After a month, though, he left the school and backpacked through Guatemala, Nicaragua, El Salvador, Honduras and Mexico.
"I was climbing a lot," he said. "I didn't realize it at the time that I was reliving Vietnam. I was climbing to exhaustion."
For eight months, he backpacked through the jungle and mountains before returning to the United States. He found himself in Northampton, bouncing around and staying with friends. In 1994, he took a job as a social worker in Invercargill, New Zealand.
"I worked, read and socked my money away. When my contract was up, I bought a ticket to Singapore."
Levy backpacked around Southeast Asia, starting in Singapore and hitting Thailand, Laos and Vietnam.
"I didn't go there with the intention of going to Vietnam," he said. "It didn't even occur to me. I was blocking Vietnam out."
He arrived in Hanoi and eventually traveled south, asking complete strangers to be guides. As he headed south, he said, the flashbacks began.
A few weeks after bumping through southern Vietnam, he ventured into Cambodia, where he visited some of the killing fields, known spots of atrocities committed by the despot Pol Pot. In Malaysia, during a trip through the jungle, "I hallucinated myself back in combat," he said, his guide not knowing what was happening.
Eventually he arrived in Bali, Indonesia and flew to Australia to see a hypnosis doctor trained in eye movement desensitization and reprogramming and took his two-day course.
"When I was finished, I had a feeling like a lotus growing out of the mud," he said.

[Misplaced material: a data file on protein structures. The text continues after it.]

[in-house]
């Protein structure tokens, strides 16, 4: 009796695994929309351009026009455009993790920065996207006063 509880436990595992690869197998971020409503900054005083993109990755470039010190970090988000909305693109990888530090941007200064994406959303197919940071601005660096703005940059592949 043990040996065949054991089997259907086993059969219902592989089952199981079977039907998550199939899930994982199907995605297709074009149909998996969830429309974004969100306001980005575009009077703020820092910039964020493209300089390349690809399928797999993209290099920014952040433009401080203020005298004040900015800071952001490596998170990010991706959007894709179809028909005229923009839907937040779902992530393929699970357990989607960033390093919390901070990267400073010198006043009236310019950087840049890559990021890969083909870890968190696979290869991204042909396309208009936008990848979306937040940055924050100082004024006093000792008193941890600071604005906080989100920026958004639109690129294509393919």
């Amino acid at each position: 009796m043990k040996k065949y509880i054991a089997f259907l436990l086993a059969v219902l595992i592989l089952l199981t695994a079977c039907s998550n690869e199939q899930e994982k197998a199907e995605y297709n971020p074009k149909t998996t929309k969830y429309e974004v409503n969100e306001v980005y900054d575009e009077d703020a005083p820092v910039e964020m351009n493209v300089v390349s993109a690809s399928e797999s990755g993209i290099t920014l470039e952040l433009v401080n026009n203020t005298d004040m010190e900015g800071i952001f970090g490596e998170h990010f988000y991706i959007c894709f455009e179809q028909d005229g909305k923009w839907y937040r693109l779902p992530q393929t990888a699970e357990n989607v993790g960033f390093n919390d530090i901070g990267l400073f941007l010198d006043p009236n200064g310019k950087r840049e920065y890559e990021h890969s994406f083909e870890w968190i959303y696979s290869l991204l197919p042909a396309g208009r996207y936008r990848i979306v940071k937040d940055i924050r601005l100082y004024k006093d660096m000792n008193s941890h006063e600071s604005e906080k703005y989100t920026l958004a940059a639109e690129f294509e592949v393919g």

Feeling refreshed, he flew to Switzerland to meet a friend he met in Asia, spending time there and in France. The anxiety returned, he said.
"I don't remember how I got home," he said.
During his journeys, he wrote hundreds of letters to folks back home, he said, sharpening his writing skills and learning storytelling techniques. Once back in the United States in November 1995, he saw doctors to treat the post traumatic stress disorder. And in 1998, he began attending the Joiner Center's writers workshop at the University of Massachusetts Boston campus in Dorchester.
Until he moved to Gloucester in 2001, Levy said he lived in 14 locations in New Jersey and New York.
After his first session, he completed "The Real Deal" and found a distributor. Several years later, he met war correspondent and author Gloria Emmerson who, despite the other critical acclaim the film earned, said it should be onstage.
With her advice in mind, Levy set to putting it onstage, working with Biancini, Gaskell, Vinson and Thomsen, a dancer.
The process of working on "Silent Men Speaking" was cathartic, he said, even though he had seen several doctors to help him cope with the war.
"It took a lot for these guys to sit down and talk because some of them haven't been in therapy. It's really hard to sit down and talk. It's a major accomplishment in these guys' lives to sit down and open up. That's the key word, open up."
Vinson told the Times last month that he thought creating "Silent Men Speaking," which will show again Jan. 14, was a healing process.
"There are many ways of healing wounds," he said. "A lot of us have done therapy, some psychotherapy, because we've seen quite a bit of combat. But dance is another way."
For Levy, the rungs of his climb out of the craters of Vietnam were travel, final acceptance, therapy and writing.